"A hospital cannot replace a hotel. We should not keep these patients in hospital a minute more than required, we must send them to a place where they can recuperate," says Apollo group chairman Dr Prathap Reddy.

In Bangalore, patients can check out of leading private hospitals, and convalesce in places like Soukya, a sprawling health farm on the outskirts of the city. With an in-house team of ayurvedic physicians and allopathic doctors on call, when needed, its medical director, homeopath Dr Isaac Mathai, claims to have the "lowest doctor-patient ratio in the world". It's the detox destination for Indian software and media tycoons, and its international guests range from spiritual gurus (Deepak Chopra) to Nobel laureates (Archbishop Desmond Tutu) and Eurotrash (Sarah Ferguson).

Every upmarket hospital will soon have aromatherapy, pranic healing, mudbaths, yoga et al.

Last year they also included Ellen Parry, who runs a garage in Wales. She moved there after back surgery at the city's MS Ramaiah hospital. Back home in Wales, Ellen is still ecstatic. "Amazing!", she said on the phone from Wales when asked to describe her India experience in one word.

She is exactly the kind of medical tourist Kant wants multiplied. "Forward integration with hospitals, backward integration with holistic Indian systems of medicine," is his mantra, and it's clear why: ayurveda and the rest are products that Thailand and Singapore don't bring to the healthcare supermarket. They are uniquely ours, and already contribute significantly to India's rapidly growing tourism sector. "Integration" is a favourite word in the healthcare industry, too. If at one end of the spectrum there's Soukya, which is both spa and medical centre, and other places like it studding the lush greenery of Kerala, at the other, it's mainstream hospitals discovering "wellness" with a vengeance.

Judging by the talk on the hospital circuit, it won't be long before every upmarket private hospital offers ayurvedic massages, aromatherapy, mudbaths, pranic healing, yoga, the works. And full-fledged departments of alternative medicine, with homeopaths, naturopaths, and unani medicine specialists on board to deliver that authentic dose of India.

"I heard about medical treatment in India from the TV show 60 Minutes. Big American hospitals are full of Indian doctors, that's how I knew they'd be good."

Scot Johnson; American 
Treatment: Cervical disc replacement 
"I heard about medical treatment in India from the TV show 60 Minutes. Big American hospitals are full of Indian doctors, that’s how I knew they’d be good."

Top private hospitals are also vying with each other in other ways to attract an international clientele. As in an accelerated race for the latest hardware—you can't miss the giant boards advertising the latest scanner—and for that prized certificate by the Joint Commission International (JCI) in the United States, a non-governmental body that accredits international hospitals meeting exacting American standards. The early birds who have it, such as Apollo in Delhi and Wockhardt in Mumbai, display it big, and other hospitals are in the queue. "The fact that we are JCI-accredited is a symbol of quality assurance for patients in the western world. To them, quality is foremost, even over cost," declares Bali of Wockhardt.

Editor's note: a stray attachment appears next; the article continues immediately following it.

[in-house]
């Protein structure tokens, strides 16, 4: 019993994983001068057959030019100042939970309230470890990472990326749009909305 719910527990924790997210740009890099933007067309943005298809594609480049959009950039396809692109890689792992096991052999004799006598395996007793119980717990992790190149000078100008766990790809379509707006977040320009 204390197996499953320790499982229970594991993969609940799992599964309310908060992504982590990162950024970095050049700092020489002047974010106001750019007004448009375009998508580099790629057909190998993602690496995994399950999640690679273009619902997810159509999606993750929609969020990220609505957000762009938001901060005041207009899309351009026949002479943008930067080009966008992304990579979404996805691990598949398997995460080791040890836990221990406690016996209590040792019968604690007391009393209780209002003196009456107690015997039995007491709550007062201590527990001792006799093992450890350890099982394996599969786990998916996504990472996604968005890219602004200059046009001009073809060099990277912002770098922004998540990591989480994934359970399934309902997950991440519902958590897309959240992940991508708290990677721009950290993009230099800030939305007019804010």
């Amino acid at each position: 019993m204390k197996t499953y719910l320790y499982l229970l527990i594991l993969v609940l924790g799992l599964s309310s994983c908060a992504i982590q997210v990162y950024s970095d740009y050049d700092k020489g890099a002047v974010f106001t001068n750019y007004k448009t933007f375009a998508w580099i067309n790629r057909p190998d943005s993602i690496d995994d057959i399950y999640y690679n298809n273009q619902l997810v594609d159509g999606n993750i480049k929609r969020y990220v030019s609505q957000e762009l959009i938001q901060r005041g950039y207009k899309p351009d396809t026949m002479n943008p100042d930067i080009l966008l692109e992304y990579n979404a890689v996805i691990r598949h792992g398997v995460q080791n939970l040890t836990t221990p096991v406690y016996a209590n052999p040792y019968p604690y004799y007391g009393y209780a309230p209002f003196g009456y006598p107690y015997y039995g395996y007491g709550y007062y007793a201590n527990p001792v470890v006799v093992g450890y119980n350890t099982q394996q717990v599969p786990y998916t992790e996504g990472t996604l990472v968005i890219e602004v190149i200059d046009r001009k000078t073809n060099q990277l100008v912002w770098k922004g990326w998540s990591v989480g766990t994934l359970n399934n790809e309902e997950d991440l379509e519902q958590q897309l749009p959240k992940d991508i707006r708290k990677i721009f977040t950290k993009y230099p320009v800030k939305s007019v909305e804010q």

The hospital room is changing too, with globalisation clearly the spur, though all CEOs maintain that demanding Indian patients are driving the changes, too. John Connell, a primary school teacher from Southampton in the UK, who came to Wockhardt in Mumbai earlier this month for a new minimally invasive procedure to treat a hole in his heart, had the following in his hospital room: a computer, internet, a DVD player with regional compatibility that could play British DVDs, a mini-bar, a coffee-maker, a cellphone. The hospital also offered him and wife Amanda "virtual family visits"—that is, a video of them shot in the room and uploaded for their families back home.A hospital car was made available for them to move around in the neighbourhood. John's room still managed to look like a hospital room, but at new hospitals like the Max Devki Devi Heart and Vascular Institute in Delhi, it's all blonde wood, expensive blinds, and leather sofas, the work of a British designer hired by the company to get the look right. And prices? Ashmeena Ghei, international marketing head, who is already facilitating visits by a stream of international patients, quotes them in dollars: $150 for a room, $300 for a suite.

But the 2.3 billion dollar question is: Who will provide facilities specially needed for Medical Tourists? Who will provide information about advanced medical facilities/ doctors in India to patients from all over the world?

There is only one answer : Both the above needs of Medical Tourists as well as Medical facilities/ Hospitals / Doctors can be taken care of by one dedicated Medical Tourism Agency : !!!!

Courtsy : Outlook Magazine

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